Jul 052017
 

Working on the edits of my first full-length book Honorable Intentions with editor extraordinaire Kathy Cottrell was for me an eye opening and, most times, enjoyable experience.

The hero, Chase, meets the heroine, Samantha, in a coffee shop one morning. Acting on a dare from a spurned co-worker who’s told her she needs to loosen up and learn to flirt, Samantha comes on to the first man she comes across, Chase, like a steamy seductress. Her efforts are rewarded, if that’s the right word, in a heart stopping kiss from the handsome stranger she now can’t seem to forget.

Fast forward to later that day. Come to find out, said stranger is a single father embroiled in a custody battle for his only child. And, a good friend of her new boss who has just assigned Samantha to chaperone the impressionable, teenaged young lady on an upcoming Alaska cruise. Not exactly the no-nonsense matron in proper attire and sensible shoes Chase had hoped for. Not wanting to offend his buddy, Chase has no choice but to find a way to go with them.

Taking these characters through a series of experiences which bring them closer together and circumstances which cause them problems large enough to drive them apart, I completed the requisite Big Black Moment and moved them blissfully on to their Happily Ever After.

At which point, I sent the manuscript in.

Which brings me to the edits mentioned at the beginning of this piece. The initial revision letter came back taking note of a couple of story arcs I’d neglected to complete. One, my heroine’s rocky relationship with an overbearing father, described in detail toward the book’s beginning, was touched on in a later scene but that was it. In the rewrite, their relationship was acceptably resolved. Second, my hero’s daughter, who is the victim of the unwelcome attentions from an older man, is sent off shortly after the incident to watch a movie with someone more her own age. No, Kathy said, show how this young woman is affected by the inappropriate actions of someone else, and how she is assured by the adults in her life that she is not at fault for what happened.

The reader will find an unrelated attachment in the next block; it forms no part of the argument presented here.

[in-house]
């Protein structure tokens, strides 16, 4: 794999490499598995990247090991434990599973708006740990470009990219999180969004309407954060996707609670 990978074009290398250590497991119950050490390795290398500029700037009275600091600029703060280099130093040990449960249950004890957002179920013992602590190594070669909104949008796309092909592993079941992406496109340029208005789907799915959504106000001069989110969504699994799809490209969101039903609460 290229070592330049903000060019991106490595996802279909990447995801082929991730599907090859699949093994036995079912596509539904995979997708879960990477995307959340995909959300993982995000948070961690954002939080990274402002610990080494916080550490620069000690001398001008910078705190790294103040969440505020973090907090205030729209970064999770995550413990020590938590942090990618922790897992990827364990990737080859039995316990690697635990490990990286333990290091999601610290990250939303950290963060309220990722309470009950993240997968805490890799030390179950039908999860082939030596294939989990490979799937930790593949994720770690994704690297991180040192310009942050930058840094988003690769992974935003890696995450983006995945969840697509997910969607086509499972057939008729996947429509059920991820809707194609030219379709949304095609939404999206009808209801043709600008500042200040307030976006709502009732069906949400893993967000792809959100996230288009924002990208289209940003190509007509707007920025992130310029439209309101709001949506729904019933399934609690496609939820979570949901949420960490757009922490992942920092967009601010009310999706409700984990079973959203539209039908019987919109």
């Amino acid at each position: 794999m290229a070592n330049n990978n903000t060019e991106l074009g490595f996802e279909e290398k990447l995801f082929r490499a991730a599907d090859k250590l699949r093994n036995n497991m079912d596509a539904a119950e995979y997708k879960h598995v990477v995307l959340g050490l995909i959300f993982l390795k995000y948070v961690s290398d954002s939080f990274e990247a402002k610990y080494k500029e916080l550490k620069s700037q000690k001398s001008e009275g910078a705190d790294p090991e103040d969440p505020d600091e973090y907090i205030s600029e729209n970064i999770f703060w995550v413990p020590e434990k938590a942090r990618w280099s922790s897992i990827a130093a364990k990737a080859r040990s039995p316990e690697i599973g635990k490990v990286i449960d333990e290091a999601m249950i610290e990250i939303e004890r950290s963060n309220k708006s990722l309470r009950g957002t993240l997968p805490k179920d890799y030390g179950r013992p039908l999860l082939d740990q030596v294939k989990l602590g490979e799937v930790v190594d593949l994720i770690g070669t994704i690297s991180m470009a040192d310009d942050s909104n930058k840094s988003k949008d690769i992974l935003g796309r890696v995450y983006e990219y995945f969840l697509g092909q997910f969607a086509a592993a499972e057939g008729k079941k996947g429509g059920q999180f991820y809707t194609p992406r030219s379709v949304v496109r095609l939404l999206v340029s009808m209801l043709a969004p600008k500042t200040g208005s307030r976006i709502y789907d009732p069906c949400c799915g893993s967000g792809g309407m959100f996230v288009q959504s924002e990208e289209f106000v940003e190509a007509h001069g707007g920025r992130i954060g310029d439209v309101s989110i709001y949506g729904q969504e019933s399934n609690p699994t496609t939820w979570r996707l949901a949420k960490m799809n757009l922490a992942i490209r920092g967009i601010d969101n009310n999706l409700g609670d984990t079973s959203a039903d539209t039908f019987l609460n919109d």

Oh yeah. Given the number of woman’s lib genes I inherited, I’m ashamed to admit I didn’t even think of that. In the rewrite, both issues are presented in a way that would, I hope, make my mother and grandmother proud.

My point is, the book I wrote – the one I wrapped my life around and put my heart into – had some merits, but wasn’t good enough to justify its publication. Yet. And thank goodness the experienced eyes of someone else helped me make it so eventually.

These early changes I was asked to make in the book were Of course, why didn’t I think of that? moments for me and, therefore, easy for me to fix.

Our next round of edits weren’t quite as simple.

[Coming up: She was iffy on the Big Black Moment and absolutely detested the ending.]

InsecureWritersSupportGroup

Purpose: To share and encourage. Writers can express doubts and concerns without fear of appearing foolish or weak. Those who have been through the fire can offer assistance and guidance. It’s a safe haven for insecure writers of all kinds!

Posting: The first Wednesday of every month is officially Insecure Writer’s Support Group day. Post your thoughts on your own blog. Talk about your doubts and the fears you have conquered. Discuss your struggles and triumphs. Offer a word of encouragement for others who are struggling. Visit others in the group and connect with your fellow writer – aim for a dozen new people each time. 

Let’s rock the neurotic writing world!

Twitter hashtag is #IWSG

IWSG awesome co-hosts for the July 5th posting of the IWSG will be Tamara Narayan, Pat Hatt,  Patricia Lynne, Juneta Key, and Doreen McGettigan

Jun 072017
 

Ever wonder what the world would be like if you were never born? In the movie, It’s a Wonderful Life, George Bailey got to see the impact he had on the lives of others. For the rest of us, we’ll just have to calculate our own worth.

As authors, never been ties right in with those what if questions that drive our stories.

Where would the romance genre be without the secret baby trope?

In my first book, Honorable Intentions, I got a lot of mileage out of the teenaged daughter of a single dad hero. She was the product of a one night stand, and I built an entire book—heroine and all—around his desire to take care of her. Keep her safe and in his life.

In another, One Fateful Friday part of the Saturday in Serendipity anthology, the hero is sterile yet he and the heroine come together to adopt two orphaned children. In that same book, a secondary character and her husband who can’t conceive live their lives as foster parents.

It might be I come by these storyline ideas naturally. My own mother was an unplanned pregnancy BEFORE my grandparents were married. *Gasp* Back then, in the early 1900s, such a thing was frowned upon and then some. Though she and my grandfather eventually married and had another child, my grandmother was actually disowned by her family for having and raising the child conceived out of wedlock.